Winning entry by Stewart Hollenstein
When reaching a final decision on the winner of a design competition in Sydney, Australia, clients and jurors alike will invariably hark back to the controversy surrounding the Sydney Opera House competition. Because of the large cost overruns associated with that project, it has cast a long shadow over local projects decided by the design competition process. With this in mind, organizers of the more recent Green Square Library competition went to great lengths to address buildability and budget issues associated with the various designs. Their precautionary measures seemed to validate the selection of Stewart Hollenstein as the winner. As unconventional as that entry might have appeared to some, it not only got the green light from a bevy of cost consultants who were brought on board; the feedback from the community turned out to be very positive.
Taiwan Taoyuan International Airport Competition
If you are flying either into or departing from Taiwan after the year 2020, you may wish to arrange your flight so that you either arrive or leave in the evening: it could well be an unforgettable experience. The winning design by Rogers Stirk Harbour of London for the new Terminal 3 promises an illuminating show that can match that of Curt Fentress’s Denver airport.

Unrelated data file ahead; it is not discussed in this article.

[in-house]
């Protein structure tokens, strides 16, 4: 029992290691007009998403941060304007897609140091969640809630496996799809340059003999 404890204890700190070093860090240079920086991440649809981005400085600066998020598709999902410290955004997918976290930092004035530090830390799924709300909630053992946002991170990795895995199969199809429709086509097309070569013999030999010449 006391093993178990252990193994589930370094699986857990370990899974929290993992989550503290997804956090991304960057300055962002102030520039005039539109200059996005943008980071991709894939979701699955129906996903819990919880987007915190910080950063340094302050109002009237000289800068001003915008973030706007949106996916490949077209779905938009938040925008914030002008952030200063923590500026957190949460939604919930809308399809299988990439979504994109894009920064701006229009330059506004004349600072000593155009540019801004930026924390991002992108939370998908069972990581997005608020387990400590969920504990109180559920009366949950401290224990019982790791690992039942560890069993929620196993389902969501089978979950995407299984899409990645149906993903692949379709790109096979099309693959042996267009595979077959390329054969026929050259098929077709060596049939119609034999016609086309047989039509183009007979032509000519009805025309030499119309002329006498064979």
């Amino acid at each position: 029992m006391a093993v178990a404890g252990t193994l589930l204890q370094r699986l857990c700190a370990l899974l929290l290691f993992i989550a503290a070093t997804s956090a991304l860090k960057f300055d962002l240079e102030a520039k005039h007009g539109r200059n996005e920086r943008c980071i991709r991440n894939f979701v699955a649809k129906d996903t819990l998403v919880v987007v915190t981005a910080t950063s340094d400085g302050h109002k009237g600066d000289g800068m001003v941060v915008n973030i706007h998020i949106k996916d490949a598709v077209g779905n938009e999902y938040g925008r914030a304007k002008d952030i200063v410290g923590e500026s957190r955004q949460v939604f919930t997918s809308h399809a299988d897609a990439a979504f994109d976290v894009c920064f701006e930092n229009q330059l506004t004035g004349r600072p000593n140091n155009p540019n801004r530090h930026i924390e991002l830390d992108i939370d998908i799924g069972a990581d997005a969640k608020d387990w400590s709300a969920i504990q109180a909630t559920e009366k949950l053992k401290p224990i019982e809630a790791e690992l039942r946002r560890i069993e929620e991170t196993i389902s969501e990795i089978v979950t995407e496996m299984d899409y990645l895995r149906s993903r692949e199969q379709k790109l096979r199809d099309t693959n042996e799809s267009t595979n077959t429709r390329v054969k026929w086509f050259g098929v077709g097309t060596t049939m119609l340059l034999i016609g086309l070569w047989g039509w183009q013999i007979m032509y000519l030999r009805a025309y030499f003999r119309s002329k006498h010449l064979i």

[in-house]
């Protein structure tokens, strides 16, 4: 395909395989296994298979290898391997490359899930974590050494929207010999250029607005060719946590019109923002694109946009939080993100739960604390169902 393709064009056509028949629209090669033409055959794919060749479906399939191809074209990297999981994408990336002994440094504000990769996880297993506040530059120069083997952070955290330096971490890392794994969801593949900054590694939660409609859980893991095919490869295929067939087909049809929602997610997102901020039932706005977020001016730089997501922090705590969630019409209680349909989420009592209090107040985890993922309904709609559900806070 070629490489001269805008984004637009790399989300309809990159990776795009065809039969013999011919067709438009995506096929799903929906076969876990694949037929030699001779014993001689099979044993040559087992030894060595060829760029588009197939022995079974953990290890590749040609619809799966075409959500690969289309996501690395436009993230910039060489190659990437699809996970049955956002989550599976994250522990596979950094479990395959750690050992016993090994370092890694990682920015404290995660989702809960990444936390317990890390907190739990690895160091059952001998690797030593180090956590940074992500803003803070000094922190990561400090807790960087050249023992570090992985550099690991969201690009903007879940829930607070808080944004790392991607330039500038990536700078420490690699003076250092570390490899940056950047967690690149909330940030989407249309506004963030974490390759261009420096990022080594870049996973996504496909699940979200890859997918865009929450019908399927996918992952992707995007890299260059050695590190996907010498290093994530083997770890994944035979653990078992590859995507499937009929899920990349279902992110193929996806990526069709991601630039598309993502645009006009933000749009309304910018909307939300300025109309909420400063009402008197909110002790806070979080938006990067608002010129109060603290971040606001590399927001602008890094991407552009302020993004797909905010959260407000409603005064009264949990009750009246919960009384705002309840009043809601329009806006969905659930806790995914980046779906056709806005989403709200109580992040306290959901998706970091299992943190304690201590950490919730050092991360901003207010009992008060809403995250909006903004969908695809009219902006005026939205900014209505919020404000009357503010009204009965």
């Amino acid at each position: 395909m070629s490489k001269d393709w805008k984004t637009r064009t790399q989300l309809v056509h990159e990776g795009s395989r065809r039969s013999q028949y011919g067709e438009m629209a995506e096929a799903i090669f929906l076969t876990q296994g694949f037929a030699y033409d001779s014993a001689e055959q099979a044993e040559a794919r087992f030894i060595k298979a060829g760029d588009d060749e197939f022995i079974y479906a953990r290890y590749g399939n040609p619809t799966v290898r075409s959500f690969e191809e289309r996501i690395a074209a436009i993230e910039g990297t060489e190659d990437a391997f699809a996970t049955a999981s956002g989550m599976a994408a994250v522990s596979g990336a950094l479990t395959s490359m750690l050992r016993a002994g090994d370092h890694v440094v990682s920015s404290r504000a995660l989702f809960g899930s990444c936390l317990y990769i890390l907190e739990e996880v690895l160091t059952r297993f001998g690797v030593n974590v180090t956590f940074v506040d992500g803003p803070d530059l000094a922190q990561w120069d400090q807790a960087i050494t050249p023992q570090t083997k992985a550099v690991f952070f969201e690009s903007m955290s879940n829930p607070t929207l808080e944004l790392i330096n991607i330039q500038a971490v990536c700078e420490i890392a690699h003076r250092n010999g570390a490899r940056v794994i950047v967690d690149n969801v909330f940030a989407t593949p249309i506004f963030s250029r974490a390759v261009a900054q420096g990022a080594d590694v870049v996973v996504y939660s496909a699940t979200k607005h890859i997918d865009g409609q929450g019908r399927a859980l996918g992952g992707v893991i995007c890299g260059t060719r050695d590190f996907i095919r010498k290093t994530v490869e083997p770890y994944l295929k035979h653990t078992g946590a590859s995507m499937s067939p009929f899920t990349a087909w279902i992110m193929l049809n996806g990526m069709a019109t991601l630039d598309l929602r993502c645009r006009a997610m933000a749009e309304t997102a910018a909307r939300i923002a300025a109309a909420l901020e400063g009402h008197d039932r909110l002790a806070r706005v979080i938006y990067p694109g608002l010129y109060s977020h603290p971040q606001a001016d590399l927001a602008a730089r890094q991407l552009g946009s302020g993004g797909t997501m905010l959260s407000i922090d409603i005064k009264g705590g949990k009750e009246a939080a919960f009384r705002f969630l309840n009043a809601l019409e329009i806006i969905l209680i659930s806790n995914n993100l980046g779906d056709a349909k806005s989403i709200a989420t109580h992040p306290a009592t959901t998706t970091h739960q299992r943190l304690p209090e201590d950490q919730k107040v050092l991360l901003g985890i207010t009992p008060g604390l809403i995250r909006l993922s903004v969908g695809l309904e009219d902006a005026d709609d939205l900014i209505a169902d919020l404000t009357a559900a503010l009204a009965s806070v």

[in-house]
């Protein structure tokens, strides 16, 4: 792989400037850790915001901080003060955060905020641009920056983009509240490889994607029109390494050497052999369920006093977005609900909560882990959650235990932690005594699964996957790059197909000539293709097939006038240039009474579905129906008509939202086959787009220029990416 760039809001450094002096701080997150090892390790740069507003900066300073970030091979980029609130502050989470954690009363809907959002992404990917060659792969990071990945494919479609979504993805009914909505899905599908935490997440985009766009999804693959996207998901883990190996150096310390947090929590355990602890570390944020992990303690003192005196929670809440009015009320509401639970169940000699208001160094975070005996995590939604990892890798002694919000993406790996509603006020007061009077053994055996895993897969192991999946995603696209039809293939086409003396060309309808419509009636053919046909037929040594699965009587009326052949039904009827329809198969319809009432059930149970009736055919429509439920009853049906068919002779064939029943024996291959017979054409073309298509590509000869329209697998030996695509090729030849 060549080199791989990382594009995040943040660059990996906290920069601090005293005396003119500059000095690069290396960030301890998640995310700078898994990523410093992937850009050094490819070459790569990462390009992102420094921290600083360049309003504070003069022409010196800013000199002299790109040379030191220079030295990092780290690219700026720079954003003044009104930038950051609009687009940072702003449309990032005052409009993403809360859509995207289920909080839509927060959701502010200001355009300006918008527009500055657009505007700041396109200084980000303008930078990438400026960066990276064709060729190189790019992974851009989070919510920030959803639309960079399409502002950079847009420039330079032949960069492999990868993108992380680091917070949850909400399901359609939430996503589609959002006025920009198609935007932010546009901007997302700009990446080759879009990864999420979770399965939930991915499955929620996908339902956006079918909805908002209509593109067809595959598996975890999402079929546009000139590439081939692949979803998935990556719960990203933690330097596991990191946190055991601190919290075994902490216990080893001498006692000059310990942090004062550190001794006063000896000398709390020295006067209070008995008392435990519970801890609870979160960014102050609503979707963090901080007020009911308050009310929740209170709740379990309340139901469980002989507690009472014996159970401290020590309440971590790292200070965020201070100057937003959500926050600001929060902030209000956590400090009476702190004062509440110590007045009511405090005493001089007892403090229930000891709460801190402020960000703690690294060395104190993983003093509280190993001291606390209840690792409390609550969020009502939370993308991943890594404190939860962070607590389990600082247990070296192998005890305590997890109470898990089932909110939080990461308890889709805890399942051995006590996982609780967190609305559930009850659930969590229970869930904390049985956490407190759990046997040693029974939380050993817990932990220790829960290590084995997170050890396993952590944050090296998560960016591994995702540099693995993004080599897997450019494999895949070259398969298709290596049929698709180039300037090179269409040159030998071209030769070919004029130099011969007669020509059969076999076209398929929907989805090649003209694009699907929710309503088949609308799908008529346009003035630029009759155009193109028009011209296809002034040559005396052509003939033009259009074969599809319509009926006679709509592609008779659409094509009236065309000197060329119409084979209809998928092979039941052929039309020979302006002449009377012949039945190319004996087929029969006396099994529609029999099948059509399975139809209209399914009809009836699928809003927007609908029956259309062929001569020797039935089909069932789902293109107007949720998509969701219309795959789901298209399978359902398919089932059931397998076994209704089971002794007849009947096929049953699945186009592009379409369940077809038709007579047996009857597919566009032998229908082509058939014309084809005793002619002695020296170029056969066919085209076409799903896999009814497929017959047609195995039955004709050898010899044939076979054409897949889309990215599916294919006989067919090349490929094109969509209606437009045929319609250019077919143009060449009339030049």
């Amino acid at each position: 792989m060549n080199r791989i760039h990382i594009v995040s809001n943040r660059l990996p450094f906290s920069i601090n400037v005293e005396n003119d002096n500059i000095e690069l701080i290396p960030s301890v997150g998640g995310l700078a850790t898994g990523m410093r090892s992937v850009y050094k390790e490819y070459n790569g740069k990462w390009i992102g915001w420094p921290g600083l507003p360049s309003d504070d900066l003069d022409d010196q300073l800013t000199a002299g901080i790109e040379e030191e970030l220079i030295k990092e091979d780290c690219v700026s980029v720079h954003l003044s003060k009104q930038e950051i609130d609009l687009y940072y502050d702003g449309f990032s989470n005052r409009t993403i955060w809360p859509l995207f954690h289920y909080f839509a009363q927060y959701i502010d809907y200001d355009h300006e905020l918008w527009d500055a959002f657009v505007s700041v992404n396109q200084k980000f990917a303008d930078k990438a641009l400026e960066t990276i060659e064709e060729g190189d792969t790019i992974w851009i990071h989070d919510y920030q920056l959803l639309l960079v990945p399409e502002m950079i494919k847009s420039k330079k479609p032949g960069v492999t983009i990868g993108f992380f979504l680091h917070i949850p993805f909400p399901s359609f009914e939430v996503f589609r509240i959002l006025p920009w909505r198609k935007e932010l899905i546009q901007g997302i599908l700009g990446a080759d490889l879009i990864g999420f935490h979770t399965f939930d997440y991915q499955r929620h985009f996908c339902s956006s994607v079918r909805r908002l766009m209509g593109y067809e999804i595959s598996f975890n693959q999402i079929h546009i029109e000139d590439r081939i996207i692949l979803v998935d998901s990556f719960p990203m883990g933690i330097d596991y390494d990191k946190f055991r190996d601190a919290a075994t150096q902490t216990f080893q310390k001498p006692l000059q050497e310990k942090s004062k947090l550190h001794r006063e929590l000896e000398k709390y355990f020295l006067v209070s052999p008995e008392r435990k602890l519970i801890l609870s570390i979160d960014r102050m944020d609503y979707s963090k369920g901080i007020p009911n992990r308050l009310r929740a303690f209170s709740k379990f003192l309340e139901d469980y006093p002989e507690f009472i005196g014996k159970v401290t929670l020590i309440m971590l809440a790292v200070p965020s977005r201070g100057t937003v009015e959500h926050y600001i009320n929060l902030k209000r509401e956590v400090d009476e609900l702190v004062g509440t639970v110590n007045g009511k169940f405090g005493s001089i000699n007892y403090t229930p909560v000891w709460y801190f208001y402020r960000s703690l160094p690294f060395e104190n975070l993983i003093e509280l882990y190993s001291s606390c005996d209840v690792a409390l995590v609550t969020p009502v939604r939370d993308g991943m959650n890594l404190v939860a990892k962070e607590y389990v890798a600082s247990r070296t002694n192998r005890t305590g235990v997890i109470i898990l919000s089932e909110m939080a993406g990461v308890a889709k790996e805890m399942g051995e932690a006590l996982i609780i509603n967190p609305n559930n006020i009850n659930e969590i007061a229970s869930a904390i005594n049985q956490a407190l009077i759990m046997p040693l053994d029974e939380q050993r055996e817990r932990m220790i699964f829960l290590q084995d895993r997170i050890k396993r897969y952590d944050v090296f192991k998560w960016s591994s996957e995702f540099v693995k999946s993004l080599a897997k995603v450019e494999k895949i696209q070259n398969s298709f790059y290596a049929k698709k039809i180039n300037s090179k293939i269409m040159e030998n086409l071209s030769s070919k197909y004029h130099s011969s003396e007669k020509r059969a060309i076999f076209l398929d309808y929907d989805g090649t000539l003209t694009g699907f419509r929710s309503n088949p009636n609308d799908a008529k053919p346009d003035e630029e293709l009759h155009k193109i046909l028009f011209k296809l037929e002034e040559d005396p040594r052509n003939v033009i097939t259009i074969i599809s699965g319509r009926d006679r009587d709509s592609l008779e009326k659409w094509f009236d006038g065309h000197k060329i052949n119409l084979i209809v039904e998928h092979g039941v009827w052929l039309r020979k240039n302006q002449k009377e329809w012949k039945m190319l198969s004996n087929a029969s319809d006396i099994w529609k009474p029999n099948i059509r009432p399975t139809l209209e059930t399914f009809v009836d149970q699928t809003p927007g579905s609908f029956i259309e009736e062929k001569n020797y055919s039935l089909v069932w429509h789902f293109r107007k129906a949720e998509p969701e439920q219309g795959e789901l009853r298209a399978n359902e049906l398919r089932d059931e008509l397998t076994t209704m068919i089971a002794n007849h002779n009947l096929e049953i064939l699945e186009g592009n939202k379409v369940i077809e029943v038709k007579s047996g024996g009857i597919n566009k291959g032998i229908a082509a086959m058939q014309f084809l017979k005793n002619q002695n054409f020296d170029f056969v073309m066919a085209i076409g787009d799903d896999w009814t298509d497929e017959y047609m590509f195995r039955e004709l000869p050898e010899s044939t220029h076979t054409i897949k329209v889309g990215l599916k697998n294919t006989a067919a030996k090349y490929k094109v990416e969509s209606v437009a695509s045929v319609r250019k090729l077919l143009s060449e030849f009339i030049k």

For an international open competition, and for a project of this magnitude, it was astonishing to find that only four international firms decided to enter this contest. According to one juror, the posting of a $500,000 bond required of serious contenders was probably enough to scare off most firms. This is not to say that the final four lacked expertise in the area. The only firm from Stage 1 not shortlisted, ADPI of Paris, had numerous completed large commissions to its credit. And due to the very extensive experience of the other firms, it could be anticipated that the quality of the entries would be more than adequate.